After the Senate was notified that dozens of emails on former Secretary of State Hillary Clinton’s private server had classified information regarding special access programs, or SAP, the Clinton presidential campaign referenced the 1990s playbook and targeted the investigator.
In this case, it was Intelligence Community Inspector General Charles McCullough that made the determination in a letter to the Senate Intelligence Committee and Senate Foreign Affairs Committee.
Clinton Campaign Spokesman Brian Fallon said: “It is alarming that the intelligence community IG, working with Republicans in Congress, continues to selectively leak materials in order to resurface the same allegations and try to hurt Hillary Clinton’s presidential campaign.”
Fallon further told CNN: “So I think that he put two Republican senators up to sending him a letter so that he would have an excuse to resurface the same allegations he made back in the summer that have been discredited.”
Going back to the 1990s investigations of President Bill Clinton, the Clinton’s typically called the investigator into question. But casting McCullough in a light of Ken Starr – the independent counsel who probed Whitewater, Monica Lewinsky and other Clinton scandals– could be a difficult political undertaking.
Here’s some information on McCullough’s mostly apolitical past in government.
1. Barack Obama Appointee
McCullough had been a career civil servant who had worked for administrations in both parties before President Barack Obama nominated him on Aug. 2, 2011 to be the first inspector general of the intelligence community.
The Senate unanimously confirmed him on Nov. 7, 2011 for the position to serve as the internal watchdog for 16 intelligence agencies and the Office of the Director of National Intelligence.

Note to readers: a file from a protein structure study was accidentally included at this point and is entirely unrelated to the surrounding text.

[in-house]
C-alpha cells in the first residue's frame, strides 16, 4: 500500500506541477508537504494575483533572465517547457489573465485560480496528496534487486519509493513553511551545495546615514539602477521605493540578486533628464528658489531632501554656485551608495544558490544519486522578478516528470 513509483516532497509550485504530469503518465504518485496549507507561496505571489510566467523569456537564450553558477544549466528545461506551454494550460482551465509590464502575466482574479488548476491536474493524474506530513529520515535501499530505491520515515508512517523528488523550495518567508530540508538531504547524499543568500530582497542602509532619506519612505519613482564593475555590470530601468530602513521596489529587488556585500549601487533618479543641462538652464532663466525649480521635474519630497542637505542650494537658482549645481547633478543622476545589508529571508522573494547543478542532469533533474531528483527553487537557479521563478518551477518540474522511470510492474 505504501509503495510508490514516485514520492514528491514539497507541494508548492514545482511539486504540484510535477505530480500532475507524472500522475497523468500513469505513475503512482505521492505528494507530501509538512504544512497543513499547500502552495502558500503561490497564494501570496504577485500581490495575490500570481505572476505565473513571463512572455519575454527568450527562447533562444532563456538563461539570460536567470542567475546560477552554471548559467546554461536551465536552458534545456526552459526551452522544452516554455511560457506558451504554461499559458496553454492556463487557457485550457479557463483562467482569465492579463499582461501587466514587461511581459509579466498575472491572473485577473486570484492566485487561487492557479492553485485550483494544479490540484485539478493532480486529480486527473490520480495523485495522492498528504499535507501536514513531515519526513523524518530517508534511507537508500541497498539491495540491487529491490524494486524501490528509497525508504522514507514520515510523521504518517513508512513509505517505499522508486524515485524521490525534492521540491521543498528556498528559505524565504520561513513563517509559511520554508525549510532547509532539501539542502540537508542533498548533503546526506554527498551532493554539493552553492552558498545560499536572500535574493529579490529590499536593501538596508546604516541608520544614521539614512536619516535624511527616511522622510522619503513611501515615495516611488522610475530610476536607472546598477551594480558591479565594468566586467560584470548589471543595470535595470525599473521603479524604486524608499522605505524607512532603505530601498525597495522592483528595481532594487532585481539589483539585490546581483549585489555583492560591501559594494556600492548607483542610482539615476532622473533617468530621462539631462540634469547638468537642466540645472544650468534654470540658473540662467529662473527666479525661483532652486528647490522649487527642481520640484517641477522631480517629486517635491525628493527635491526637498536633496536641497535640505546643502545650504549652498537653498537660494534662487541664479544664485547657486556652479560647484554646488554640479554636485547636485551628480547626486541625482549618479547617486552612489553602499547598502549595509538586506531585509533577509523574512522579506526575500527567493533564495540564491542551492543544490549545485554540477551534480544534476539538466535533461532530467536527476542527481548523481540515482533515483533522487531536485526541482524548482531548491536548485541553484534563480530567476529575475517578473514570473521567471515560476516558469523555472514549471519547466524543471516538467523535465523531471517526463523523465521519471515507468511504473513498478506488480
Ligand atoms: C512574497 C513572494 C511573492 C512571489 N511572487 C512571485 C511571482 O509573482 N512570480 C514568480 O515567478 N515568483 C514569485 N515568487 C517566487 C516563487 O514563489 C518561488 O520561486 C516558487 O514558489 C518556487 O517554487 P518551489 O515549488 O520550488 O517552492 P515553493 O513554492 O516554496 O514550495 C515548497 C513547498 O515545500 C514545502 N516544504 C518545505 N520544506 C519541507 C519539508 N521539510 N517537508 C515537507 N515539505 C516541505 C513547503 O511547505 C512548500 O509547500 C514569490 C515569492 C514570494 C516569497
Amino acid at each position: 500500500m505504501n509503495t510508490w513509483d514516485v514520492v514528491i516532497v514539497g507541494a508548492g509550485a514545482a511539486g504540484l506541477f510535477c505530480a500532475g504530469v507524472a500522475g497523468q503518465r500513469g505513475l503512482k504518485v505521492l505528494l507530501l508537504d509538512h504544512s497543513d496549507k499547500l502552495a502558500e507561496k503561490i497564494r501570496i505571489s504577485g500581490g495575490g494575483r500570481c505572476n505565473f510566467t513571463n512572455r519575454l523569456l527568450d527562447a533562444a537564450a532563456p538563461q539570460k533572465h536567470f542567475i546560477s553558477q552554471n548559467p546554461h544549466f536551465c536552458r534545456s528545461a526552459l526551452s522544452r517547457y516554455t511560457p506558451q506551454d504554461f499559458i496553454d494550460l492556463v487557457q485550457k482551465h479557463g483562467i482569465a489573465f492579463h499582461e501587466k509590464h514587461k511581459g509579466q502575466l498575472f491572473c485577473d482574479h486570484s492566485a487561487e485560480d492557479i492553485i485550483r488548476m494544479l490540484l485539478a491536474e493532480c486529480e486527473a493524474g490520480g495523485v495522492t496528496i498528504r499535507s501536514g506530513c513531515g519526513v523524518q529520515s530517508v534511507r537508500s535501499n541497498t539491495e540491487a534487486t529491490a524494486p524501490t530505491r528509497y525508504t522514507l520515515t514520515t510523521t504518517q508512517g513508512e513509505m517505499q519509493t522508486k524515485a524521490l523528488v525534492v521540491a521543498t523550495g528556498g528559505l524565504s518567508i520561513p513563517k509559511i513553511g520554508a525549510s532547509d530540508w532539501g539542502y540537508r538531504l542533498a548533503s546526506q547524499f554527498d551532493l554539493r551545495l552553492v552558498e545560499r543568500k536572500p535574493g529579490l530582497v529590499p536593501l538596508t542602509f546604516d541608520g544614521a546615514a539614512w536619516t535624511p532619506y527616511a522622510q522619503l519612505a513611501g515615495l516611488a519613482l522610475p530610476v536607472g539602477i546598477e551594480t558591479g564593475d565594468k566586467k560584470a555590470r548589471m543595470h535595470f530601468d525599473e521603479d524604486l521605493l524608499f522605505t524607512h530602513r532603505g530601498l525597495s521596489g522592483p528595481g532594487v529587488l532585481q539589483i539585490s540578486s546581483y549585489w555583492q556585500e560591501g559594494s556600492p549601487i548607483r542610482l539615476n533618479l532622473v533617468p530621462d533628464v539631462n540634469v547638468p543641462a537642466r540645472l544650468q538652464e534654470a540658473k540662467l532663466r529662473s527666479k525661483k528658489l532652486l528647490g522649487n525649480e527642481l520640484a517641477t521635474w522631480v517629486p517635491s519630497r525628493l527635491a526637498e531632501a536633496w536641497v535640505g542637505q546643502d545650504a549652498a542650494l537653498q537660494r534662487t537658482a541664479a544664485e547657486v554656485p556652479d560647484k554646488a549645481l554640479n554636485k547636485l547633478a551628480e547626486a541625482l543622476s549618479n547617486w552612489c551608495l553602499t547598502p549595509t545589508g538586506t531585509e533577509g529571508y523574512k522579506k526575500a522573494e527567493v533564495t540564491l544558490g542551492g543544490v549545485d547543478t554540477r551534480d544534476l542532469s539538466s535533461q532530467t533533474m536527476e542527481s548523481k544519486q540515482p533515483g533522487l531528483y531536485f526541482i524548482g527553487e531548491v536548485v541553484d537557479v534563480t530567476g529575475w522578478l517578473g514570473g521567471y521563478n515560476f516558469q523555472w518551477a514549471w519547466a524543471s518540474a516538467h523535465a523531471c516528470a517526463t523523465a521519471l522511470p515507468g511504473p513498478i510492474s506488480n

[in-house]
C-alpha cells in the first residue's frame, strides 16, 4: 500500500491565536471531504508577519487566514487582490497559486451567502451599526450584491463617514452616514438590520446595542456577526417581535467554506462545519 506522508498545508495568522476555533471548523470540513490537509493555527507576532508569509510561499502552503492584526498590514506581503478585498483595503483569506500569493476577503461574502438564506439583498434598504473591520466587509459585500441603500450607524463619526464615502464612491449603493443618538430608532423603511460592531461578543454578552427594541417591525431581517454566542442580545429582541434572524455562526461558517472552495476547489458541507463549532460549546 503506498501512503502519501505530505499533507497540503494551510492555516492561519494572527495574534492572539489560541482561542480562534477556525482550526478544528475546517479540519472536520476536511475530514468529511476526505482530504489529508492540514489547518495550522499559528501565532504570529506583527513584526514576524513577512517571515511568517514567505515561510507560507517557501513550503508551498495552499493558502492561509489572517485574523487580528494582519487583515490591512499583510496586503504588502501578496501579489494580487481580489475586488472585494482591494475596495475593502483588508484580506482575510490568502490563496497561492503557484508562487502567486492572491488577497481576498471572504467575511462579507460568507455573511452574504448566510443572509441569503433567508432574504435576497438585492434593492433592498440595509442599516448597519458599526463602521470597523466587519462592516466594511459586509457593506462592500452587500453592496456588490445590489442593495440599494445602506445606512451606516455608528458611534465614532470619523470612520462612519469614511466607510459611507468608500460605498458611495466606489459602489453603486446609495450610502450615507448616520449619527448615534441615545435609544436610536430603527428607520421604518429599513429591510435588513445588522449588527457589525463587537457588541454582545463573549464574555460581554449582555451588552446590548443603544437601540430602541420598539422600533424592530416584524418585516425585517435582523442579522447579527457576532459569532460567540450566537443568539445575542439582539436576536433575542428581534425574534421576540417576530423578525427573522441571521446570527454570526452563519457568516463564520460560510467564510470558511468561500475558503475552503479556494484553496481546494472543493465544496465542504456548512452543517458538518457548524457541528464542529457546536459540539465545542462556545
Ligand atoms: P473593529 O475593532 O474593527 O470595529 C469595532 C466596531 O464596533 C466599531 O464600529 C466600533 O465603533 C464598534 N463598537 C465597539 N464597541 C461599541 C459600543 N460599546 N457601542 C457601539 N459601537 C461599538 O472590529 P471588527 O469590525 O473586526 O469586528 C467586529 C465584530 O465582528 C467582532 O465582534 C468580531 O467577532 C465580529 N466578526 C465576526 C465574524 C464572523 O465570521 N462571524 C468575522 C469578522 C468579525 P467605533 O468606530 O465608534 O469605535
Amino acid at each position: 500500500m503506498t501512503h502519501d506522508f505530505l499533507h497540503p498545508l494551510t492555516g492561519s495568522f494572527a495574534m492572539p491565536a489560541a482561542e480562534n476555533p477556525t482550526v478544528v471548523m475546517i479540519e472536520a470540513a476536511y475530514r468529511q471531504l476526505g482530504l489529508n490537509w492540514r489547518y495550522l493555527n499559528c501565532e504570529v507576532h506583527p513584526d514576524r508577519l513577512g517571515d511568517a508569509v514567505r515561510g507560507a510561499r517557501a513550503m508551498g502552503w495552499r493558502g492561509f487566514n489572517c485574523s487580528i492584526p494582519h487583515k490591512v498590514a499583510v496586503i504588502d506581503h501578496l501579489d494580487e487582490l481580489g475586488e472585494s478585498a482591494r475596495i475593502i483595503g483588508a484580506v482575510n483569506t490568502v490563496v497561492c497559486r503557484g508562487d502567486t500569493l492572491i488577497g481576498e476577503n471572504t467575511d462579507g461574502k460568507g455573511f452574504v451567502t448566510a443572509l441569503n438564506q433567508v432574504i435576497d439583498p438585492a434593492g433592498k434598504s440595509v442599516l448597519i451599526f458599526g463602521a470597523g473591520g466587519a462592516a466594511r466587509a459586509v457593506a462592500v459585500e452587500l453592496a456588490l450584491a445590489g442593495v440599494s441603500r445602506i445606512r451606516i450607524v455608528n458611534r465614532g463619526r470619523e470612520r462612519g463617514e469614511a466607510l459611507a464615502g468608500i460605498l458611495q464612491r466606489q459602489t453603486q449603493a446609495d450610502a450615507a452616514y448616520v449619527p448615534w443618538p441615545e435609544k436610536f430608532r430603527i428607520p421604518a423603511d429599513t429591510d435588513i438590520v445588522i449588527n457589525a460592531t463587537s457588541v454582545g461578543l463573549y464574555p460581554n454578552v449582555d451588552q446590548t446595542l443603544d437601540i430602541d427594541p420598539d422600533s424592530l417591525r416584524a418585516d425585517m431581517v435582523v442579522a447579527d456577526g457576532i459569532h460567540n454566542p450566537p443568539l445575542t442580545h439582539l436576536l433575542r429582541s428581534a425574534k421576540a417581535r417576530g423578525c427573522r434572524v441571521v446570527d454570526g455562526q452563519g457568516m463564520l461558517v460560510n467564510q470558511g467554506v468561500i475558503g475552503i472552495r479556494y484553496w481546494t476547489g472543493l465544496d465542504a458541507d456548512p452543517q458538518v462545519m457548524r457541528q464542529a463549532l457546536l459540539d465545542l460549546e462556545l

In this position, he handles audits of the various intelligence agenies, and is also th chairman of the IC IG Forum that includes inspectors general from other intelligence agencies to promote collaboration.
2. What Democrats Think of Him
After McCullough was nominated, Sen. Dianne Feinstein (D-Calif), then-chairwoman of the Senate Intelligence Committee, said he was well qualified.
“He has long experience conducting investigations both as an inspector general and a FBI agent,” Feinstein said on the Senate floor. “He is an attorney and is well-familiar with the intelligence community.”
Sen. Ron Wyden (D-Ore.) also expressed his support, saying, “We’ve heard good things about you and I’m looking forward to supporting you when Chair Feinstein moves ahead with the vote.”
Further, Sen. Mark Udall (D-Colo.) said during the confirmation hearing, “You clearly have been able to operate in both the civilian and the military sectors which will, I think, prove to be a very valuable set of experiences, if you’re confirmed.”
3. Career in National Security
Before taking the job as inspector general of the intelligence community, McCullough served as the deputy inspector general of the Office of Director of National Intelligence, just one of the 16 agencies that is now under his purview.
Prior to that, McCullough’s was the assistant inspector general for investigations in the Office of Inspector General for the National Security Agency. His time in the NSA overlapped the George W. Bush and the Obama administrations.
4. Tackling Terror Financing and Enron
McCullough served as the senior counsel for law enforcement and intelligence for the Treasury Department from 2001 through 2003, and led the way in investigating two high profile cases.
One involved the financing of terrorist Zacarias Moussaoui, a French citizen convicted in the United States of working with Al Qaeda for conspiring to kill Americans.
He was also Treasury’s lead counsel in a suit against Enron, the energy giant that collapsed after a financial scandal.
In this position, he also helped draft the intelligence sharing provision in the USA Patriot Act, and also consulted the Bush administration on the creation of the Department of Homeland Security.
5. FBI Years
From 1991 through 1997, McCullough was a special agent for the FBI. He worked in the in New York, Oklahoma, Pennsylvania and West Virginia before serving in the FBI national headquarters in Washington.
From 1997 through 1999, he served as the FBI Associate Division Counsel, and was a supervisory special agent from 1999 through 2001 before going to the Treasury Department.